The government has sold a £1.1bn chunk of NatWest – taking its holding in the state-backed bank to less than 60%.
NatWest, then known as Royal Bank of Scotland, was saved by taxpayers in a £45.5bn rescue deal during the financial crisis more than a decade ago.
The latest deal reduces the Treasury’s holding in the lender from 61.7% to 59.8% after a tranche of shares was sold back to NatWest – rather than to the market.
Chancellor Rishi Sunak and UK government investments – the body responsible for state holdings in rescued lenders – authorised the process.
The Treasury said: “It represents an important step in the government’s plan to return institutions brought into public ownership as a result of the 2007-2008 financial crisis to private ownership.”
NatWest’s return to the private sector has been a much more protracted affair than that of fellow bailed-out bank Lloyds Banking Group – with the government disposing of its last remaining stake in that bank in 2017.
The government has not sold any of its holding in NatWest since 2018, when it disposed of a £2.5bn part of its stake. It previously sold £2.5bn worth of shares in 2015.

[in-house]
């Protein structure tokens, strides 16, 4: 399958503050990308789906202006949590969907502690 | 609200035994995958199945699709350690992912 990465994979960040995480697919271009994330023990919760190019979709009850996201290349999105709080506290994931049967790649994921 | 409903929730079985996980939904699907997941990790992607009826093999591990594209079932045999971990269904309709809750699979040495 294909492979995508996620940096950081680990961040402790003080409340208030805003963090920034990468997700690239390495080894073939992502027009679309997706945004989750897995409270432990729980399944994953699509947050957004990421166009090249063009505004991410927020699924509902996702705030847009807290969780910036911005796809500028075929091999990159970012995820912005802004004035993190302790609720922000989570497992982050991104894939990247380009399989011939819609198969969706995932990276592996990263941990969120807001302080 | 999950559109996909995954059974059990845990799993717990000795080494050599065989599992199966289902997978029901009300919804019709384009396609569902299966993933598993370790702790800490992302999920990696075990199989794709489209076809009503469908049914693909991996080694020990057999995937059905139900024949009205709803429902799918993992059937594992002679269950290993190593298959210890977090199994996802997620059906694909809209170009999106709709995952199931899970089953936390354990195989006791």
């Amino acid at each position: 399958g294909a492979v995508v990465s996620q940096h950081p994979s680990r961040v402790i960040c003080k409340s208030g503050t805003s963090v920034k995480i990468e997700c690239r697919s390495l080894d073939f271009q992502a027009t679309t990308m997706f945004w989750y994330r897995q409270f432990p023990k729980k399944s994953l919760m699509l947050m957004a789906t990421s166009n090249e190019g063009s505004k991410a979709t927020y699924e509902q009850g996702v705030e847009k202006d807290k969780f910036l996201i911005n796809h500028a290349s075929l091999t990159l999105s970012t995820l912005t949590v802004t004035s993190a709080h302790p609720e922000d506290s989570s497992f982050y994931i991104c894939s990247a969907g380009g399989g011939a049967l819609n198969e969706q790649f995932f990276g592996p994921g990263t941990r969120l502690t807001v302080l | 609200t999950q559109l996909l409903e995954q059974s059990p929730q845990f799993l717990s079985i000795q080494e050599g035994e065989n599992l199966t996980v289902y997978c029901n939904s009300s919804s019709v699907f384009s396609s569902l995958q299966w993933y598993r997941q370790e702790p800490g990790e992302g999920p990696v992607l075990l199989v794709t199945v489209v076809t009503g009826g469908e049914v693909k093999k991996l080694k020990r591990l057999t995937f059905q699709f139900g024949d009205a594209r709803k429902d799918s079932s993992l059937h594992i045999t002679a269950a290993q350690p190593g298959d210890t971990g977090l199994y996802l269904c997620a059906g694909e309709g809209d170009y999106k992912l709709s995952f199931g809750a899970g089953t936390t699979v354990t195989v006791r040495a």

Its latest announcement comes as official figures illustrate the continuing parlous state of public finances thanks to the coronavirus pandemic, with borrowing for February alone at £19.1bn – £17.6bn higher than a year earlier – adding to a £2.1trn debt pile, equivalent to 97.5% of GDP.
The crisis has also weighed on banks, including NatWest, which reported a £351m annual loss for 2020.
Meanwhile in a separate development, it was announced this week that the lender is facing criminal charges brought by the City watchdog over claims that it failed to adhere to money laundering rules.
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